Mula Bandha

Thanks to Alisa who left a comment on the Jalandara Bandha post and asked about Mula and Uddiyana. I loved her description of the method she’d been using and tried it:

“So far, the best practice I know if is putting my hands on a sticky mat and my feet on a tray and sliding the tray backwards and forwards without bending my knees.”

What a fantastic idea! I think this process really gets to the feeling of the bandha, but maybe isn’t ideal for discriminating among the deeper layers that reveal themselves over time. David Life has  great article on the layers and how Mula Bandha relates to two distinct mudras in the same area on the Yoga Journal Page under “Practice”, called “To Infinity and Beyond!”

I usually begin to teach Mula Bandha as part of a breathing practice called kalabhati, rapid and forceful exhalations generated from rapid contractions of the low belly. When you compress the transverse abdominus which runs laterally between the pelvic crests, you naturally also lift the pelvic floor from pressure and attachments (not the egoic kind, the connective tissue kind).

From there we work imaginitively, because the most important and difficult part of this process is to actually feel with nuance this area of your own body. Most people don’t, thank you very much, and it can feel uncomfortable to refer to these areas when you’re unused to feeling them.

I begin with the usual references to Kegel Excercises, with the caveat that this is starting place. Mula Bandha begins with a contraction of the pelvic floor which is an intricate network of fascia, other connective tissue and muscles with either two or three openings, depending upon your gender. Kegel gets to the front opening. “Contract Uranus!” gets to the posterior. What we’re aiming for is a subtle lifting sensation above the perineum, and when you engage it you’ll feel instantaneously bright minded. It’s like your energy just bounced up from a trampoline.

And that is the final image I like with this exercise, usually performed sitting in Sukhasana or Virasana. Imagine a flat drum stretched from sitting bone to sitting bone, and from your tailbone up to the front of your pelvis. As your breath lands gently on this drum, it snaps gently back into the body, sending the breath upward. If in Virasana, press the knees together gently to tug the sitting bones slightly and tighten the trampoline.

Breathe, Love, Live!

The Challenge

I’m well into the week of the Camel and some days I’ve indulged in a long Camel-centered practice, breathing length and openness into my shoulders, exploring the relation of my triceps to my shoulder girdle, using them to open more fully. (More on that in another post!) Some days I’ve had 5 minutes there of Sun Salutes, 10 of standing and busted out a camel in between.

I’m reminded through all of this that what camels do is store water. So, am I storing refreshing hydration for extended use, or shedding what has been stored because I didn’t digest it when I first took it in?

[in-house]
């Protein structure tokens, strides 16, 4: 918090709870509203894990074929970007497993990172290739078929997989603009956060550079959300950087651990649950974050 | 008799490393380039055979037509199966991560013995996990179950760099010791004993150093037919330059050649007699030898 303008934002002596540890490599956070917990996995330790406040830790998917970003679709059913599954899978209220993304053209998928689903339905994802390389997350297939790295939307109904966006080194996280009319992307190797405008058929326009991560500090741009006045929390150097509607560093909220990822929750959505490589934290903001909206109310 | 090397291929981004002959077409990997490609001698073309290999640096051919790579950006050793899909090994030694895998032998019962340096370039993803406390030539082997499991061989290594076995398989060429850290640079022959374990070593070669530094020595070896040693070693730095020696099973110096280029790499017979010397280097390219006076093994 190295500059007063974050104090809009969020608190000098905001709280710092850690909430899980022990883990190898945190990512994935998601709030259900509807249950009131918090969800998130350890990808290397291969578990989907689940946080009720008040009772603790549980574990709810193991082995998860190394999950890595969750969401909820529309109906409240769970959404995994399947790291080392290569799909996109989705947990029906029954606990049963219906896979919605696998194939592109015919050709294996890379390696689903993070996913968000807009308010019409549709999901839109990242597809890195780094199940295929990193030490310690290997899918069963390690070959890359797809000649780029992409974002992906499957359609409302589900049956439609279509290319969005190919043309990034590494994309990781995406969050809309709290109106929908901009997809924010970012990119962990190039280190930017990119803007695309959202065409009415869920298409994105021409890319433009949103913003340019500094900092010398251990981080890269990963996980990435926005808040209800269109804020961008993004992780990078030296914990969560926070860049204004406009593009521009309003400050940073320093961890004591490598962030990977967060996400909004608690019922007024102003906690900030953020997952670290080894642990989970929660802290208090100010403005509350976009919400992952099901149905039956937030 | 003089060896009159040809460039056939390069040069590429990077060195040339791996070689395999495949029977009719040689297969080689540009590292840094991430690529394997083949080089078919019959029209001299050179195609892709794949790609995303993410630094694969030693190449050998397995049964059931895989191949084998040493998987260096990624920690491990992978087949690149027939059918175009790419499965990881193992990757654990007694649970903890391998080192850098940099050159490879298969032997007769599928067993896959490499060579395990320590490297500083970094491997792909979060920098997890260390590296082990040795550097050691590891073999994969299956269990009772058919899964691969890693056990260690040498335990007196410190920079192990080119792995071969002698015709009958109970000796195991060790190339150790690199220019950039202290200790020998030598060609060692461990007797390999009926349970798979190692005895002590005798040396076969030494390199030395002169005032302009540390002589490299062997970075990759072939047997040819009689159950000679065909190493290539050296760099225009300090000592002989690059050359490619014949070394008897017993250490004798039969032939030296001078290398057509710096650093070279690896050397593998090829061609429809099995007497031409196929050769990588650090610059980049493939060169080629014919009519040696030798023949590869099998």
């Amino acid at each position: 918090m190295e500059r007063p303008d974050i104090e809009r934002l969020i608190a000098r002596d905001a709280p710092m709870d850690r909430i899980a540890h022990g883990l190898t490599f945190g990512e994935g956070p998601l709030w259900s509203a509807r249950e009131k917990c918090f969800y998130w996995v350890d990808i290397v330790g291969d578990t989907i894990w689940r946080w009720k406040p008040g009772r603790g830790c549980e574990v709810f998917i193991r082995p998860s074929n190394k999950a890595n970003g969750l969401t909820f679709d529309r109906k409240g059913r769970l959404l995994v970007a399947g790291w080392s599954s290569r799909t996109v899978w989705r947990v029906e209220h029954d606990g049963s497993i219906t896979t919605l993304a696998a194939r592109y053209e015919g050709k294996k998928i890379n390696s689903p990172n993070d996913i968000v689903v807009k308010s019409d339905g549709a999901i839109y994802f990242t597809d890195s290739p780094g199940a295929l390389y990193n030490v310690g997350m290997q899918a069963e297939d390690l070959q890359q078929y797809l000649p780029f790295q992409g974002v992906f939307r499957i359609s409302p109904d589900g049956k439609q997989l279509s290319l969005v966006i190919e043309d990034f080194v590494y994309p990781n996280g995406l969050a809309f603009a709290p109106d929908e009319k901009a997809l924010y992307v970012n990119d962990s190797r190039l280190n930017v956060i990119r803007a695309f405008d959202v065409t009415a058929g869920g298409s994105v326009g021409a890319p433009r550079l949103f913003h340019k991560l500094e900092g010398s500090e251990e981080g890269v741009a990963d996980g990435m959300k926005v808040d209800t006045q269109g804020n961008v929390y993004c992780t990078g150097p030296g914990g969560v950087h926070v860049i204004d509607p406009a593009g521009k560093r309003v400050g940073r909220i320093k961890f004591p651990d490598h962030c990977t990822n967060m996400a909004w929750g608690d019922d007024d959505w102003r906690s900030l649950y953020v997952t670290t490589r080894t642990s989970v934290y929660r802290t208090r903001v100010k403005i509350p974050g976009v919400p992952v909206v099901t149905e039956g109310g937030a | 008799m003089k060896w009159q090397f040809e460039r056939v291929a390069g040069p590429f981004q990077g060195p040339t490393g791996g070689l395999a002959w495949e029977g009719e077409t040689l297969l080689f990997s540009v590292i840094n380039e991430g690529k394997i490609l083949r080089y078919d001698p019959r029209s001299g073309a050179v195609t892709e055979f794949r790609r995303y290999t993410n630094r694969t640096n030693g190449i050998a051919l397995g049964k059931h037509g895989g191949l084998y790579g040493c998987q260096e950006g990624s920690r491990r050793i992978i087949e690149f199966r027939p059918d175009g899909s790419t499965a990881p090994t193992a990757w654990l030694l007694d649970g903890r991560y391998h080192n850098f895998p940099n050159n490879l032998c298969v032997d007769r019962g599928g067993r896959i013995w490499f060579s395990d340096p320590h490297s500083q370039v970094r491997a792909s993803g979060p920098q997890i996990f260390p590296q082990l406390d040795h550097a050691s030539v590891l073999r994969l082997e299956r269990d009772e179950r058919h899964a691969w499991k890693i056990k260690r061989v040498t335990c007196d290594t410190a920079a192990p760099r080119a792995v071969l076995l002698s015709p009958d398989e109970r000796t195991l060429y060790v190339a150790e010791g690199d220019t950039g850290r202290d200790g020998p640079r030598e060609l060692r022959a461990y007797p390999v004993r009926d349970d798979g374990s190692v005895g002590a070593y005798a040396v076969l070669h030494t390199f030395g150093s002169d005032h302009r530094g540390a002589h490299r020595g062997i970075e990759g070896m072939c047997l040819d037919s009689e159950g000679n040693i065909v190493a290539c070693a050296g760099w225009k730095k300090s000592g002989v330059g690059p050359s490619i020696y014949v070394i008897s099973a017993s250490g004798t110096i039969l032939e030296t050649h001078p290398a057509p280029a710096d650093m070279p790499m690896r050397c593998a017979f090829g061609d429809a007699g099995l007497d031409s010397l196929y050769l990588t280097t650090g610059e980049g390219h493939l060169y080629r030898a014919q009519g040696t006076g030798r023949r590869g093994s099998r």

And I realize, the camel can’t drink until it creates room anew. It has to use its precious store of glistening droplets before it can drink deeply once more.

And the beauty of this pose is that I’m releasing and drinking simultaneously. I am storing sustenance. I am also letting go to make room. Exchange.

And the letting go can be hard. I’m through the initial terror I wrote about last year (see previous post) . And your responses have taught me that I have been in good company: many of us have stored scary and scared feelings in our guts, hearts and voices.

My new challenge is to release through all the layers of my existence. I’m finding that little – one might even say, petty – annoyances and feelings are coming to light. Feelings, judgments, ideas, words I thought I’d left behind. Ones that don’t bear repeating, but let me assure you they’re embarrassing to find tucked away. And they don’t just confine themselves to my mat. They help themselves to the rest of my day, too. Rude these little judgments are. See! There’s another of those rascals!

What is different is that while they register as feelings, they register as “mine” at first, I am finding it possible to let go of the embodied hooks, see them as “not mine, not not mine”, and not re-store them in new the clothes and layers of new judgments. Now, this isn’t a seamless process, and I’ll be perfecting it a long while. But I’m noticing noticing these packages I’ve left for my new self from all my old selves, and it’s allowing me to be more loving to all of them. And to let a lot go.

So that’s my challenge in the week of the Camel: to be a witness to my own experience, to not get lost in it, to let it do what experience does, which is to pass. And so to be able to fill up anew.

What’s yours?